In practice, I get this question a lot...honestly, I still contemplate it
myself. I think learning more about Qi is a great place to start when beginning to explore the vast world of Acupuncture and Chinese Medicine.
Simply put, Qi = Life Force
It has been said that "...Qi is the pulsation of the cosmos itself." (Kaptchuk, 43). Sounds a bit Sci-Fi...and frankly, it sort of is. Qi is the invisible energy coursing throughout our bodies, essentially allowing us the gift of life itself. It resides in all parts of us...from the physical to the psychological.
The origin of Qi has 3 main sources -
Original Qi (Yuan-Qi) or Prenatal Qi
Grain Qi (Gu-Qi)
Air Qi (Kong-Qi)
Original Qi is transferred to us via our parents during conception. It is responsible for our inherited constitution or genetic make-up. Ever hear the phrase "I got it from my mama..."?
Grain Qi (my personal favorite due to my passion for food) is a product of our digestion. Truly, we are what we eat...that goes for our Qi, too!
Air Qi is derived from the actual air we breath via the lungs. Not an easy feat...let's all say a big "thank you" to our lungs shall we?!
Collectively, these 3 sources of Qi blend together, ultimately creating the Qi that permeates the entire individual and is reflected in mind, body and spirit. Once this Qi has been formed, it is ready to do it's job which is to assist us in being...well...us!
Qi is further divided into various forms that have more specific tasks such as movement, protecting the body from exterior pathogens, transformation within the body, maintaining structural integrity, and temperature regulation.
Now that we've covered some of the basics of what Qi is, and what it does...where does the acupuncturist come in? Given the way Qi travels throughout our bodies via meridians (think of them as "Qi Highways" running in different directions within the system), an acupuncturist is responsible for making sure things are flowing properly. Through various observation techniques, the practitioner can fine tune the treatment to fit the patient's needs. I have often described myself as a "Qi Electrician" making sure things are flowing smoothly, eliminating blocks that can impede Qi circulation, and bolstering or sedating Qi when necessary.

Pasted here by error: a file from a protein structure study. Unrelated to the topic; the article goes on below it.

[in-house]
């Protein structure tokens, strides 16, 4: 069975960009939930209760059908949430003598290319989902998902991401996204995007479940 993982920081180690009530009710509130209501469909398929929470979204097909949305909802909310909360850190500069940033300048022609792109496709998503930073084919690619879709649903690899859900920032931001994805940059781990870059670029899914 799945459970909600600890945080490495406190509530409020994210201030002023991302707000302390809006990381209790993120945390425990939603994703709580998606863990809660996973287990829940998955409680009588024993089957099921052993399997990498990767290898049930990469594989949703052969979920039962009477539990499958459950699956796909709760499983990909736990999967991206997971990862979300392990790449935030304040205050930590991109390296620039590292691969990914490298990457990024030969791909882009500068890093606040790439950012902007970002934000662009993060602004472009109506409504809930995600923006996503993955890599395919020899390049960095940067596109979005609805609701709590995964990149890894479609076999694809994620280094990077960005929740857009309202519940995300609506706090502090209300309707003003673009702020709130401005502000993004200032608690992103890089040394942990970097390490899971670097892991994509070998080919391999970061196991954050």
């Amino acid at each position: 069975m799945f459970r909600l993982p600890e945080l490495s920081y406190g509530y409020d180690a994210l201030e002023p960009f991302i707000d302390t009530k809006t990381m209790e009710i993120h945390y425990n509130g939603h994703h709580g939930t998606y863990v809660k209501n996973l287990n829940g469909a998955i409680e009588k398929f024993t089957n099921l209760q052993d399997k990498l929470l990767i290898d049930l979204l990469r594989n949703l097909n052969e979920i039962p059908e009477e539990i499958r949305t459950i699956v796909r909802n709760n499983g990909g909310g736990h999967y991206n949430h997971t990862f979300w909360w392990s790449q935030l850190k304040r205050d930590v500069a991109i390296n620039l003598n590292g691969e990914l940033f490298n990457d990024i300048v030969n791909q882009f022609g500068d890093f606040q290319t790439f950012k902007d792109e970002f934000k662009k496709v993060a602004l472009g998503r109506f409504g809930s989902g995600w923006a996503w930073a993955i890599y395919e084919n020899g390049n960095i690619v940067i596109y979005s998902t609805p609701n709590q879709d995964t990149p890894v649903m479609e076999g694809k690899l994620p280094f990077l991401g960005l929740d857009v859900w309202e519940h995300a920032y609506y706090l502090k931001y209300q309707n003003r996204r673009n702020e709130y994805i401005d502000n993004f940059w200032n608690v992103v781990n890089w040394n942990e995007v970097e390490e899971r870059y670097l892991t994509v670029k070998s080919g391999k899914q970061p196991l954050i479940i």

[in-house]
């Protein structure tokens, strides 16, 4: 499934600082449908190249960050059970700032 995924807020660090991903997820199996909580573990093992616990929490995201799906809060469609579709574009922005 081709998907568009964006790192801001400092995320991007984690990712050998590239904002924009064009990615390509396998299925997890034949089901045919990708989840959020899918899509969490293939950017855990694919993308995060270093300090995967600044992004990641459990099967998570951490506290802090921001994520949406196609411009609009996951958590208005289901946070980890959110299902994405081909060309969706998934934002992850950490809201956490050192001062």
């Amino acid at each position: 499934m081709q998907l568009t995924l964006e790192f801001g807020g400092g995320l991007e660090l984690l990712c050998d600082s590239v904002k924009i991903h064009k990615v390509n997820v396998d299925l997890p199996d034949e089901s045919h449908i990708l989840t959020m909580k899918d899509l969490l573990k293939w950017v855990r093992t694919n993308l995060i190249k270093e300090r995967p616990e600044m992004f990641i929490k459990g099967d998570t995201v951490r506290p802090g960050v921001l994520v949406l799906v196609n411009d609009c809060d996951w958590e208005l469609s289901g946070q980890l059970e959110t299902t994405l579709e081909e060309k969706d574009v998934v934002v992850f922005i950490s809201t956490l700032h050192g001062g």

In addition to acupuncture, the following are some great ways to both build and protect your Qi.
Eating a healthy diet consisting of whole, organic foods
Getting proper rest
Regular exercise (yoga, walking, dancing, weight training, jogging, martial arts, etc.)
Regular practice of Qigong (translation ~ "Life Energy Cultivation") or Tai Chi...both involve the coordination of specific postures, movements and breath coupled with meditation
Giving and receiving love
Spending time in nature
The most important thing to remember is that our Qi is precious, and should be cultivated, preserved and respected.
The question is, how are you going to spend yours?